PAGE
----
2. 1 Cor. 16. 22, If any man love not the Lord Iesus Christ, let him be Anathema Maranatha. That is, sepa­rated and cast out from all Christian society and Commu­nion until the day of Judgment, the highest kind of Jew­ish Excommunication. Now the Jews are such, who do not only not love, but deny, defie and hate our Lord Jesus Christ in the highest degree. Therefore to be excom­municated and secluded from our Christian Communi­on and Cohahitation amongst us, to which they can pre­tend no right.

3. 2 Cor. 6. 14, 15, &c. Be ye not unequally yoaked together with unbelievers: for, what fellowship hath righte­ousness with unrighteousness? and what communion hath light with darkness? and what concord hath Christ with Be­lial? and what part hath he that believeth with an Infidel? and what agreement hath the Temple of God with Idols? &c, VVherefore come out from among them, and be ye separate saith the Lord, and touch no unclean thing, and I will receive you. The unconverted Jews, are both Unbelievers, In­fidels, Darknesse, Belialids, and the very Synagogue of Satan, as the Scripture resolves them, Acts 14. 1. Mar: 6. 6. Rom. 11. 20. 23. 32. Heb. 4. 6. 11. Ioh. 1. 5. Mat: 8. 12. Rev. 2. 9. 1 Th [...]ss. 2. 14, 15, 16. Therefore we Christians ought not to be unequally yoaked, or to have any fellowship, communion, agreement, part or mix­ture with them; much lesse to receive them into our land and bo [...]omes, from whence they were formerly spu­ed out, but to keep our selves separated from amongst them, lest God reject us, as he hath done them.

4. 2 John 9. 10. 11. VVhosoever transgressith, and [Page 59] abideth not in the doctrine of Christ, hath not God: he that a­bideth in the doctrine of Christ, he hath both the Father and the Sonne. If there come any unto you, and bring not this Do­ctrine, receive him not into your house, neither bid him, God speed: for he that biddeth him God speed, is partaker of his evil deeds. The Jews abide not in the Doctrin of Christ; and if they come unto us, they will not bring this Do­ctrine to us, but the quite contrary: Therefore we ought not to receive them into our Dominions or Houses, nor bid or wish them God speed, in returning to dwell a­mongst us. And if any do the contrary, they are and shall be partakers of their evil deeds.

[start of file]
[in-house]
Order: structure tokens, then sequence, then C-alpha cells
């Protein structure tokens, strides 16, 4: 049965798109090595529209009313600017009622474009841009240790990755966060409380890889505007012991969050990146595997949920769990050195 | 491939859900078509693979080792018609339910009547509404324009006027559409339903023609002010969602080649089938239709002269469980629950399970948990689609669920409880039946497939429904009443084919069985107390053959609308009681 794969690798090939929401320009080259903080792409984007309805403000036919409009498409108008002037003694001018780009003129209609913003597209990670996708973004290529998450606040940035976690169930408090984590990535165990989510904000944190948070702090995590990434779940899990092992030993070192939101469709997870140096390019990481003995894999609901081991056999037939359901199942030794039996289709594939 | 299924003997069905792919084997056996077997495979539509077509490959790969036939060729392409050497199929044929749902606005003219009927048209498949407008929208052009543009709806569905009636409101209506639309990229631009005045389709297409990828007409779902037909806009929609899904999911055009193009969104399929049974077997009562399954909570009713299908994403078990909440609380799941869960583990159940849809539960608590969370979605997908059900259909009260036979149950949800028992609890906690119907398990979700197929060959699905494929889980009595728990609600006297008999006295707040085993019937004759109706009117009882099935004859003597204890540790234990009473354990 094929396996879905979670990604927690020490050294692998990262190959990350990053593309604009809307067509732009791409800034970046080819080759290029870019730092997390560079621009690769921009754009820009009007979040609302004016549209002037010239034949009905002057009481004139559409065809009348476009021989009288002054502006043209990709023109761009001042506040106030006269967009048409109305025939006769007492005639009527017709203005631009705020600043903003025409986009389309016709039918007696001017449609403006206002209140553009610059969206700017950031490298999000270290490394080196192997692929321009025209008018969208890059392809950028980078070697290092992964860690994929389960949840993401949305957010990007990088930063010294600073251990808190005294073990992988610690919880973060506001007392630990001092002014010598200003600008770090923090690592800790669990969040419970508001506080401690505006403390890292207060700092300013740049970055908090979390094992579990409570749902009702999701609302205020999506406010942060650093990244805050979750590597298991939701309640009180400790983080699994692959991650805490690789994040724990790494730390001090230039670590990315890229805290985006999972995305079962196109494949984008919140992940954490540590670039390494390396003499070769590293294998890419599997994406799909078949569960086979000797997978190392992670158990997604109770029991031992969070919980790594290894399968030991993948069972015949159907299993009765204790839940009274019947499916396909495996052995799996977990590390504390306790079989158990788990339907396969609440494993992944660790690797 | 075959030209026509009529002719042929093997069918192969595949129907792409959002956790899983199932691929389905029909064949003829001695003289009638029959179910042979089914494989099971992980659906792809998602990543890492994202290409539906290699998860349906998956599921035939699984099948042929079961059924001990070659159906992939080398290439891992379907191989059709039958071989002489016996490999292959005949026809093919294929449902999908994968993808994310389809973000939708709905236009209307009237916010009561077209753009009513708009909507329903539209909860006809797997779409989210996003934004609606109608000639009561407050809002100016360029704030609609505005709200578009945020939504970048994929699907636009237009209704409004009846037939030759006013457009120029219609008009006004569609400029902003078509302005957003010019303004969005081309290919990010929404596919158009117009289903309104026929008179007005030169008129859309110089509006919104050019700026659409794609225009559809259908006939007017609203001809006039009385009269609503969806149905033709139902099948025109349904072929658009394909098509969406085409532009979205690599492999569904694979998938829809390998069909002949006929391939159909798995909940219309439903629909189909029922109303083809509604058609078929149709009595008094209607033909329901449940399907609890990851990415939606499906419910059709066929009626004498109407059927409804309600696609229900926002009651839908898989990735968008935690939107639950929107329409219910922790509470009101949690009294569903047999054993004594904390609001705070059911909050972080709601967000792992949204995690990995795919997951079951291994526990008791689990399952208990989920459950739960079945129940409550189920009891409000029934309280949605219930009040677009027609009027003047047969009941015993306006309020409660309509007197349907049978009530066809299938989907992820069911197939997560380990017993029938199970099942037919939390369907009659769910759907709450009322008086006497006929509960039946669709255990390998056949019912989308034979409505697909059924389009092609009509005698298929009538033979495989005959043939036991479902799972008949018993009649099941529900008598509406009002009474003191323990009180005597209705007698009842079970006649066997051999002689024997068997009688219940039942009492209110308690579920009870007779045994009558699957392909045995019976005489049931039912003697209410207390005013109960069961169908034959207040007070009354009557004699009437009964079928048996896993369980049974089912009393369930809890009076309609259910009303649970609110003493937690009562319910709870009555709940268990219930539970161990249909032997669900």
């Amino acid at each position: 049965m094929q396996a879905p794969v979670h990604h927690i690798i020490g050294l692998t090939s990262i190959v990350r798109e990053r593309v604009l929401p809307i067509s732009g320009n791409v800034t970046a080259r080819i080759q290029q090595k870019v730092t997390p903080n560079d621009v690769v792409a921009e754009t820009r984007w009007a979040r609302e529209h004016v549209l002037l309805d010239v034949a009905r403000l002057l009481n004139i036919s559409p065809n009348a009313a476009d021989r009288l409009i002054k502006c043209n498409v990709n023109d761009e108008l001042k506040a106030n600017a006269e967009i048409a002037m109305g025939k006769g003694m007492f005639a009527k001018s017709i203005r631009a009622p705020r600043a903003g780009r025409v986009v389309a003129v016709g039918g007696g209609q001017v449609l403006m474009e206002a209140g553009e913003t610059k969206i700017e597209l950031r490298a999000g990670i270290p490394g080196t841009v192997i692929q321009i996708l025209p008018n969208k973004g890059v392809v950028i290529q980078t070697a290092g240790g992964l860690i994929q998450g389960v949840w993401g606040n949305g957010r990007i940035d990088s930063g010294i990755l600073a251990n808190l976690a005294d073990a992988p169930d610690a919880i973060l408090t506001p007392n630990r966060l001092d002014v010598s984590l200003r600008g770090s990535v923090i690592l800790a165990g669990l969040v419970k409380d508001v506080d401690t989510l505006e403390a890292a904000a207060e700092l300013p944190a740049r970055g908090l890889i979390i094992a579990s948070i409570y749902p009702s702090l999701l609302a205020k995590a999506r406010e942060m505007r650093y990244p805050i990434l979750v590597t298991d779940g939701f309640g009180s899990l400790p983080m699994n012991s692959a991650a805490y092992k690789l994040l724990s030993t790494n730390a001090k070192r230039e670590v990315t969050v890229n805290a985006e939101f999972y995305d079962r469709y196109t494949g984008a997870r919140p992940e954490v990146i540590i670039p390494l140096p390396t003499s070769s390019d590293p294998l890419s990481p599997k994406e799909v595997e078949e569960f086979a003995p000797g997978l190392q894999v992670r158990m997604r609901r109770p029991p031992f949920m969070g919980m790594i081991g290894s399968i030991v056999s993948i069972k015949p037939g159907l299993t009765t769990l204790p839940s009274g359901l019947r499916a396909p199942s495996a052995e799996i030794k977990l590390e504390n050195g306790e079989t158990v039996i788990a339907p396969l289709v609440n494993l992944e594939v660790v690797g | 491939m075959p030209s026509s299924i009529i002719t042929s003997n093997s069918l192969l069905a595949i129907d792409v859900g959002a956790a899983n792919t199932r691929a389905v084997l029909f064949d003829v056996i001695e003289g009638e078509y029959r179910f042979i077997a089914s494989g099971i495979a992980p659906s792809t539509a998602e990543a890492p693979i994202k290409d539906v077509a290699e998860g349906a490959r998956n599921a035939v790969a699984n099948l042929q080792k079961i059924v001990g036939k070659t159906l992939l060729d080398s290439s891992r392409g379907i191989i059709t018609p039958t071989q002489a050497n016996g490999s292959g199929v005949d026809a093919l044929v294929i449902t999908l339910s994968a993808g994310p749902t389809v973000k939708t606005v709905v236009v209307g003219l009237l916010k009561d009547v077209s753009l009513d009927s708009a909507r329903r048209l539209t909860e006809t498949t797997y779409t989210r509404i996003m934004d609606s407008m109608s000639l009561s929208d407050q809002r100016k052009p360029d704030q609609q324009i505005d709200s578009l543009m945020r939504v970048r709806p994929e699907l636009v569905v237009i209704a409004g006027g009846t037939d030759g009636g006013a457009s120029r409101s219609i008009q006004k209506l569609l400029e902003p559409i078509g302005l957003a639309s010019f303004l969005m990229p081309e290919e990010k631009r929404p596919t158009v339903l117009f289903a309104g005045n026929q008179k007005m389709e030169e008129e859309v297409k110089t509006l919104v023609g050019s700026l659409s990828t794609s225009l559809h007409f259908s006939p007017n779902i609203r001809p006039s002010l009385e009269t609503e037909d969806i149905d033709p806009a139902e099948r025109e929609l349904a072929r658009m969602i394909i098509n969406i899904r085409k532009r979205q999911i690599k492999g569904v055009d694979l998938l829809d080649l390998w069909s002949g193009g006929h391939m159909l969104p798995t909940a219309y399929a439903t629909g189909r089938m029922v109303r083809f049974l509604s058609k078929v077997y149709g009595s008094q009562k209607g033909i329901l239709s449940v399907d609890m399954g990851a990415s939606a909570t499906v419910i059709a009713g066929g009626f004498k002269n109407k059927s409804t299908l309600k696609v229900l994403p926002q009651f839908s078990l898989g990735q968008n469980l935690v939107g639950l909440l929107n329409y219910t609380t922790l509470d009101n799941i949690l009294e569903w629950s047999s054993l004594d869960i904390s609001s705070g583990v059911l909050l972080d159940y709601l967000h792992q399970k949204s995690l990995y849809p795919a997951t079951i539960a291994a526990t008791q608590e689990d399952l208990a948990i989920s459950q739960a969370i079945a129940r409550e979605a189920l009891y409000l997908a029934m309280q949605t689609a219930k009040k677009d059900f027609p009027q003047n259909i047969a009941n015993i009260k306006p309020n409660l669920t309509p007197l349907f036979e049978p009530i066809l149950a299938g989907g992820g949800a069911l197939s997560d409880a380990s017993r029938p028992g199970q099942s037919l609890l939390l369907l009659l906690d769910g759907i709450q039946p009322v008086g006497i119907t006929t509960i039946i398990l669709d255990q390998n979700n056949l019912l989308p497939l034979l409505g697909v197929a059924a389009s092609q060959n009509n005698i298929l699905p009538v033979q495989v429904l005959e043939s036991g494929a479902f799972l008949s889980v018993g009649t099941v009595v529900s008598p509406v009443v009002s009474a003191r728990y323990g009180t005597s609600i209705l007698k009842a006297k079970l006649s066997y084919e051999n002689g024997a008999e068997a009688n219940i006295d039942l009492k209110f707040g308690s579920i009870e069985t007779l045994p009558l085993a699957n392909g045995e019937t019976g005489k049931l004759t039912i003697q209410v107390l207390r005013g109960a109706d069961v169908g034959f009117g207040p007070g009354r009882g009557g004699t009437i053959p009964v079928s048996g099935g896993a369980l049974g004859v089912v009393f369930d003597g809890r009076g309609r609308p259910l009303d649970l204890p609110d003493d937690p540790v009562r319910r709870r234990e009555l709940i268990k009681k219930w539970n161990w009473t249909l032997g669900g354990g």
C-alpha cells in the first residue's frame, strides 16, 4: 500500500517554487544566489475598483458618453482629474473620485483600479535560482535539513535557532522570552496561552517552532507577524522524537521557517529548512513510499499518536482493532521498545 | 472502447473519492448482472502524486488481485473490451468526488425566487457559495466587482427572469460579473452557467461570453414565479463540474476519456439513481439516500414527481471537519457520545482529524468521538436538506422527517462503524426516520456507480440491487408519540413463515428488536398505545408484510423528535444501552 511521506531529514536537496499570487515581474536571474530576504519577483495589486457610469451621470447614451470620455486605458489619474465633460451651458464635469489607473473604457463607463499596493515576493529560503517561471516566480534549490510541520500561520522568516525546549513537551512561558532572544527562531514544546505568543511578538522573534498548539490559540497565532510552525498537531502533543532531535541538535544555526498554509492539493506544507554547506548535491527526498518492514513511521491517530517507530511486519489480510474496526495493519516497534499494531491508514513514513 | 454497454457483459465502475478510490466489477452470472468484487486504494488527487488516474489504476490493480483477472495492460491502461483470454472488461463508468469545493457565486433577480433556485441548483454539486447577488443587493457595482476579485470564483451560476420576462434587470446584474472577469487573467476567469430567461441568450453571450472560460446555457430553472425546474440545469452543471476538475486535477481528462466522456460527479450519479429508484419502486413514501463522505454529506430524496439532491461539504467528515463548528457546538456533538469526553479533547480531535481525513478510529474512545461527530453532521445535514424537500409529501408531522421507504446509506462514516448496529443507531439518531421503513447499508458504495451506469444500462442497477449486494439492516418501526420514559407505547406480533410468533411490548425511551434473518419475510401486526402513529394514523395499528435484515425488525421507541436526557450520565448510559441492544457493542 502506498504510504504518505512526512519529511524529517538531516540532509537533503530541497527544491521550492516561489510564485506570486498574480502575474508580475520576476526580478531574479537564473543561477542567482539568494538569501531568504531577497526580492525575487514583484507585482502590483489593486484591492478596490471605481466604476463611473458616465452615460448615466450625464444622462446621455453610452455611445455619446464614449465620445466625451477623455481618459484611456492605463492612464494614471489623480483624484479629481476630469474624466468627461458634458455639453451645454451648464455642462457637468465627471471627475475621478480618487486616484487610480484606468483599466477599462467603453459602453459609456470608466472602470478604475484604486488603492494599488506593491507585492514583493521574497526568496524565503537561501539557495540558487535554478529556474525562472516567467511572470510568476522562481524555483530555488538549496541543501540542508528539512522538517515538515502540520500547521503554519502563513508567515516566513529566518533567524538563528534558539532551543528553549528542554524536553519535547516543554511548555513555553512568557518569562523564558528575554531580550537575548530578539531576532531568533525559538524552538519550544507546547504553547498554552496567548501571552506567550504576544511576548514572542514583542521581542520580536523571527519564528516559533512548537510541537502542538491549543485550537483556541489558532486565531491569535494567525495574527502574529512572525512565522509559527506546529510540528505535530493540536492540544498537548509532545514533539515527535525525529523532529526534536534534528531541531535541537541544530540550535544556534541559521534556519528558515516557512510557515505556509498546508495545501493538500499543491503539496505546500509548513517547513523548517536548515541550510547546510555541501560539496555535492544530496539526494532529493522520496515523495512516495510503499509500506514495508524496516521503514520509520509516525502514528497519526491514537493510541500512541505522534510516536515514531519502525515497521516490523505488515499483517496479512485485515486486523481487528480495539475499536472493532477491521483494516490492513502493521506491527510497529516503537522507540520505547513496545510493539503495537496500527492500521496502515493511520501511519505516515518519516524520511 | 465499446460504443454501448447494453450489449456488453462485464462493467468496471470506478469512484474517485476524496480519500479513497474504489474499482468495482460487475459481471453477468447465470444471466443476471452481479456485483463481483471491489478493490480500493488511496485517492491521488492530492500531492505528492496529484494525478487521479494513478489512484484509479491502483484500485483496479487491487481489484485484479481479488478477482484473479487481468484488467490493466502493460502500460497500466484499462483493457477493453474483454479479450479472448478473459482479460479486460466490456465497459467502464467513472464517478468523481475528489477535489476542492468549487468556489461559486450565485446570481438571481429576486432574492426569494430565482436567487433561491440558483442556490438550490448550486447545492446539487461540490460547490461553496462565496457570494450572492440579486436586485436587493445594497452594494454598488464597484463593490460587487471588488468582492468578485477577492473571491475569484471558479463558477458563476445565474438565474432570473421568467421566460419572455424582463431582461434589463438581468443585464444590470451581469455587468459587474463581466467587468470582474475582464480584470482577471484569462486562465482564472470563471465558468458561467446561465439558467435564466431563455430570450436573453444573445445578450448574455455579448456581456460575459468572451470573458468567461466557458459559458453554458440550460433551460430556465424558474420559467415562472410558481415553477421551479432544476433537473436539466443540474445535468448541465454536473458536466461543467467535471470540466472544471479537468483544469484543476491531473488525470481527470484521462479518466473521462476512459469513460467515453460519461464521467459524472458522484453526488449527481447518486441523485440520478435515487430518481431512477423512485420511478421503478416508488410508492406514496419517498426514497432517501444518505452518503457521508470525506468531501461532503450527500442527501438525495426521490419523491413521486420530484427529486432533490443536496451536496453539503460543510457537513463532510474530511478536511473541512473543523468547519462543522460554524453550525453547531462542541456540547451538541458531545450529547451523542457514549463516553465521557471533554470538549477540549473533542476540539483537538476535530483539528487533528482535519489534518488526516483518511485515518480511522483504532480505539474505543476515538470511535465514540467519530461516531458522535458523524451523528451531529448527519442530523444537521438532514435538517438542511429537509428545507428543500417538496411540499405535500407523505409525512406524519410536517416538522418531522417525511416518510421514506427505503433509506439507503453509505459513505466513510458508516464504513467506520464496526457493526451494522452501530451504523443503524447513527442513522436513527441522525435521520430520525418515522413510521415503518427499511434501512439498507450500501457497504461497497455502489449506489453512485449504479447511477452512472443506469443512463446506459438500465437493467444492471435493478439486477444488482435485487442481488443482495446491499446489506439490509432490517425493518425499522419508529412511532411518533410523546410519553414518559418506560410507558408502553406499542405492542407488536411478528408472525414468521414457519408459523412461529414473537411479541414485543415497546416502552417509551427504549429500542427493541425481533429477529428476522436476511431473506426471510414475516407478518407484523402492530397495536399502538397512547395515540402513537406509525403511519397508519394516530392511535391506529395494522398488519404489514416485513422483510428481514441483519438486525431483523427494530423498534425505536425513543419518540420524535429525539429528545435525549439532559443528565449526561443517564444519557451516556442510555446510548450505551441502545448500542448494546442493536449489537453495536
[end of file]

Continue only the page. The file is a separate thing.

5, Tit. 1. 10, 11, 13, 14, For there are many unru­ly and vain talkers and deceivers, ESPECIALLY THEY OF THE CIRCUMCISION; whose mouthes must be stopped, WHO SUBVERT WHOLE HOUSES, tea­ching things which they ought not, for filthy lucres sake. VVher­fore rebuke them sharply, that they may be sound in the faith: NOT GIVING HEED TO JEWISH FABLES, and commandements OF MEN THAT TURNE FROM THE TRUTH. If the circumcised Jews were such un­ruly Deceivers, seducers, and subverters of whole houses, even in the Apostles own dayes, and their Jewish fables then did turn so many from the truth. With what co­lour of Christianity, piety, conscience, can we call them in amongst us now, in these times of fearfull, and almost universal Apostacy from the truth, when lesse dange­rous seducers have subverted whole houses, parishes, and almost Cities and Counties too?

6. 1 Thess. 2. 14, 15, 16. For ye also have suffered like things of your Countrymen, even as they have of the Jews: who both killed the Lord Jesus, and their own Prophets, and have persecuted (or chased out) us, and they please not God, and are contrary to all men: Acts 4. 17, 18, c. 5. 28, 29. 40. c. 13. 45. Let those who now imitate them, inejecting & silencing Ministers from preaching, con­sider & repent of this Jewish crime. Forbidding us to speak to the Gentiles, that they might be saved, to fill up their sins alway▪ FOR THE WRATH IS COME UPON THEM TO THE UTTERMOST. This Gospel character of the [Page 60] Jews, expressing their transcendent malice to the Lord Jems, their own Prophets, the very Apostles themselves, the Gentiles, with their contrariety to God and all other men and Gods wrath upon them for it to the uttermost: administer plenty of invincible arguments, against our re­ceiving them in again amongst us, lest they bring along with them the extremity of Gods wrath upon the whole English Nation, who have enough thereof already.